Originally written for the Toys and released after their nationally charted recording “Attack”, “May My Heart Be Cast Into Stone” was recorded again by Don and the Goodtimes in 1967.
The original Toys recording (of which Denny was a producer) was done in New York for Dyn-o-voice Records. The Goodtimes version was done for CBS’s Epic Records division where Denny, in addition to his songwriting activities, was an A&R/Producer at that time.
Although at the time Denny was based in New York City at the legendary “Black Rock” (CBS’s former 6th Avenue black skyscraper), Don and the Goodtimes were the featured band appearing weekly on the hit TV show “Shindig” out of L.A. and The Goodtimes recordings were produced at the CBS Hollywood Studios.
The sessions also included the songs “Bambi” and an off the wall, party down cut called “Sally, Studio At 6 O’clock In The Morning”. The latter was a wild, bar room version of a song actually titled “I Didn’t Know You Had It In Ya’ Sally, You’re A Real Ball Of Fire” that was written for the Monkees, but instead originally recorded by Denny and his collaborator on the song, Sandy Linzer, for Columbia Records.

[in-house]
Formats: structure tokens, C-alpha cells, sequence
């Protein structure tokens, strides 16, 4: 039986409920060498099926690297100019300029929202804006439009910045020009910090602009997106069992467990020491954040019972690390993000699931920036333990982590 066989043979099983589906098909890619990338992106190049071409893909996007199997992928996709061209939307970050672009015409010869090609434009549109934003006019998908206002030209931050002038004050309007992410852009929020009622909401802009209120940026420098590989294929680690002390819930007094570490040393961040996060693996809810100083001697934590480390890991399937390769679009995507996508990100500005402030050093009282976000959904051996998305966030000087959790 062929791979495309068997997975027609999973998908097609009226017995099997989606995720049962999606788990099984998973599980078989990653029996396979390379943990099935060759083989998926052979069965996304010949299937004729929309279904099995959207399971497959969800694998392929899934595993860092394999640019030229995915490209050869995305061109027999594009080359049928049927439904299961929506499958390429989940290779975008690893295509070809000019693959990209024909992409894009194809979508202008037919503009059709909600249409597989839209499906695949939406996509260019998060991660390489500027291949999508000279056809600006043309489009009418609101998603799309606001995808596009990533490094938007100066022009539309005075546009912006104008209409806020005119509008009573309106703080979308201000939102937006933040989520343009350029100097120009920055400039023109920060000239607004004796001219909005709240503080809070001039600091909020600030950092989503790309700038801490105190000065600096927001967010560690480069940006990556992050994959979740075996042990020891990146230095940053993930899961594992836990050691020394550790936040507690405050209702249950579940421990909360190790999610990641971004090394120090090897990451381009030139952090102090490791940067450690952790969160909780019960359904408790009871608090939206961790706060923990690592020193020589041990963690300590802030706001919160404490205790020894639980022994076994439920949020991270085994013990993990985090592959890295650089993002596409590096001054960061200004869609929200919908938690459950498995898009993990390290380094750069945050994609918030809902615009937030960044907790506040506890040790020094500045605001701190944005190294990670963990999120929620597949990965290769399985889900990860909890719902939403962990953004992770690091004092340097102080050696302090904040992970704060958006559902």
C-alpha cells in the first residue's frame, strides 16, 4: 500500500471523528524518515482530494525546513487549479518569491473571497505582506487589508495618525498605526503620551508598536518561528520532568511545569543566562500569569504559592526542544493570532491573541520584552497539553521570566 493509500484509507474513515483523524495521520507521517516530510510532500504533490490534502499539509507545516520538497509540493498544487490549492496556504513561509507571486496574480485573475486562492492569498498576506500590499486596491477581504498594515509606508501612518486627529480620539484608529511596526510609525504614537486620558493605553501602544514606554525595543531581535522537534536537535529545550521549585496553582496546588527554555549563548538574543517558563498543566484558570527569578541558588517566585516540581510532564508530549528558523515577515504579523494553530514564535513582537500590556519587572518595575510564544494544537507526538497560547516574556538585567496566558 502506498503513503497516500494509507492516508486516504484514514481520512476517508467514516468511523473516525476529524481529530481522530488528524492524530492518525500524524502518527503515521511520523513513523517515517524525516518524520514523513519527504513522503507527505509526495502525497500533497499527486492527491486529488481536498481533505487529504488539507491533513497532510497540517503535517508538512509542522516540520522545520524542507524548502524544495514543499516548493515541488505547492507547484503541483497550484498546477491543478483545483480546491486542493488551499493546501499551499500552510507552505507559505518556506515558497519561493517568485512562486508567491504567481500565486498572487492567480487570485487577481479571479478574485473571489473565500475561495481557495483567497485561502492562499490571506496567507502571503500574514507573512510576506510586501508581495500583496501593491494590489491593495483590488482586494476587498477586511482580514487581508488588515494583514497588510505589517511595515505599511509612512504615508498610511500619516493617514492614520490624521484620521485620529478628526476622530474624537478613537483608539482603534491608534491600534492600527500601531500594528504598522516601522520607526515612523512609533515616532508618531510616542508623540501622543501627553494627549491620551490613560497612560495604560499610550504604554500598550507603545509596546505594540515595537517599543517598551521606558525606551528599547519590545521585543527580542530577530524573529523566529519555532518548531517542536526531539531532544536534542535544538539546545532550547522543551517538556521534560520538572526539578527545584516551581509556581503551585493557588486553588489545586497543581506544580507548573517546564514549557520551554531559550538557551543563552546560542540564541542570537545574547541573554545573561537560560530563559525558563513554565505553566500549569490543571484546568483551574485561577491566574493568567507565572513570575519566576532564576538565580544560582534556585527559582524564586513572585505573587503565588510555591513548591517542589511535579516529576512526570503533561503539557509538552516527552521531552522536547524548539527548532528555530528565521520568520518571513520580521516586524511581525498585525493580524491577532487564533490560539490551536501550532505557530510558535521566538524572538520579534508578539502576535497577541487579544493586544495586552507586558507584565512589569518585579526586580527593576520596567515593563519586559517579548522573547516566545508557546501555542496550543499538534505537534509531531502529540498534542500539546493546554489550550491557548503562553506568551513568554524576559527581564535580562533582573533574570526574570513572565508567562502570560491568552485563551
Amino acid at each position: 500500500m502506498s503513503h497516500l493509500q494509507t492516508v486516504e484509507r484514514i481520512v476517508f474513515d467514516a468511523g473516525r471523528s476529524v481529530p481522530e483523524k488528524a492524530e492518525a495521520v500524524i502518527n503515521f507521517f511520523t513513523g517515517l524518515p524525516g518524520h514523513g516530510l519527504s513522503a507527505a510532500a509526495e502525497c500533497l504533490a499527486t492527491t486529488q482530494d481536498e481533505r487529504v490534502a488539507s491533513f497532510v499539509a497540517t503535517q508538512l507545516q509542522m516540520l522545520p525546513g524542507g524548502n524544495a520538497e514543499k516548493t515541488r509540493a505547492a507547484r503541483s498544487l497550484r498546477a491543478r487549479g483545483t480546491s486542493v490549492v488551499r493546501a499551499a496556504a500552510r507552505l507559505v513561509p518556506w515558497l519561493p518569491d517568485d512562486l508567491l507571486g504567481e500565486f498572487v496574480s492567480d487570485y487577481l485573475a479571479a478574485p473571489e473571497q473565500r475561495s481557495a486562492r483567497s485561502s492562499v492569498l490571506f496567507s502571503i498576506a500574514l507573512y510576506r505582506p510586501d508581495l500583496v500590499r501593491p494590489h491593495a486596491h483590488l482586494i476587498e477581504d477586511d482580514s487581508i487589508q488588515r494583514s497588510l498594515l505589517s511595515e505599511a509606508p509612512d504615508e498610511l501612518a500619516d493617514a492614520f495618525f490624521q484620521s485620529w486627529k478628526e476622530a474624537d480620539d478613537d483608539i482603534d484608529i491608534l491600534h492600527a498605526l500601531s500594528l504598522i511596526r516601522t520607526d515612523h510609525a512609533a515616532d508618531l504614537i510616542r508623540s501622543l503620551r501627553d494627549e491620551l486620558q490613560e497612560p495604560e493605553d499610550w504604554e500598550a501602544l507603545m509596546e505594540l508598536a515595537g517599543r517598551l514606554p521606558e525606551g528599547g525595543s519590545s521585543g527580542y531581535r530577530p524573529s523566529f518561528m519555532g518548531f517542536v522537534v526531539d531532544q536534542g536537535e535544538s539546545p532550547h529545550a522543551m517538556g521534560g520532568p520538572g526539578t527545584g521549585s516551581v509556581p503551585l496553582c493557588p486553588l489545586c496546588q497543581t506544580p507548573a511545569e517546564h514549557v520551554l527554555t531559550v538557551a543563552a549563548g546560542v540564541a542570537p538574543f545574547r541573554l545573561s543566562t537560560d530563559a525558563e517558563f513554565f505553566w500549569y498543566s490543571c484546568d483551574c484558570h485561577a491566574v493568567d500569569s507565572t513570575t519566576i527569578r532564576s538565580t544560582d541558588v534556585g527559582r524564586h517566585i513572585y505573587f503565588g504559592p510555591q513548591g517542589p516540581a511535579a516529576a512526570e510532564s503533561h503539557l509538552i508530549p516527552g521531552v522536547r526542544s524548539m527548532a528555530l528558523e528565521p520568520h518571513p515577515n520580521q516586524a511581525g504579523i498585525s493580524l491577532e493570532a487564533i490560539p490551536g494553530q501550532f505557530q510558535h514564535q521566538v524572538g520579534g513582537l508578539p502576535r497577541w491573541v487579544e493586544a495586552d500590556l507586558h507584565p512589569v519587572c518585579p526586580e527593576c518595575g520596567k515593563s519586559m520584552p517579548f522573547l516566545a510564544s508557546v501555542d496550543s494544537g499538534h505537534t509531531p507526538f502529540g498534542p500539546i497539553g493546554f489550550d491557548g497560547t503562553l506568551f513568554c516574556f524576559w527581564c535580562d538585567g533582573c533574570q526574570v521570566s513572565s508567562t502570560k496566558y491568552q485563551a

Denny: “The Don and The Goodtimes session was the motivation for my later move to California. The week spent before the session laying out the songs and working on the vocal arrangements for The Goodtimes also provided me some time off to check out L.A. It was during the hippie scene and every night the clubs and coffeehouses on the Sunset Strip were overflowing with action. But it was the current and fresh sounds coming from the red-hot session players of the L.A. recording scene that left the greatest impression on me.
The studio musicians used on The Goodtimes sessions were graciously lined up in advance by Terry Melcher, A&R producer for CBS Records in L.A. Terry, producer of the then red-hot band “The Byrds” (and Doris Day’s son) was kind enough to assemble some outrageous players for the sessions and was a great host during the 10 days spent in L.A.
After a number of great and successful years recording in and with the New York Studios and players, I had begun to feel that things were starting to sound a little stale and I was ready for a fresh sound, which I found in California at that time. Although, I didn’t relocate right away, the Don and The Goodtimes trip definitely got me into the L.A. sound and vibe and before long I moved out there.”
CBS offered Denny a continuing A & R and producer role in L.A. but he was looking forward to getting back to his independent production activities, the opportunity to produce for many labels and the creative freedom he enjoyed the most.
As Denny explains: “I loved the CBS operation, the studios, and the people and felt complimented that the president of CBS had asked me to ‘pick out an office in Hollywood and stay with the company’. I had a great time at CBS but it was time to move on. Always a Native New Yorker, the change nevertheless felt good.”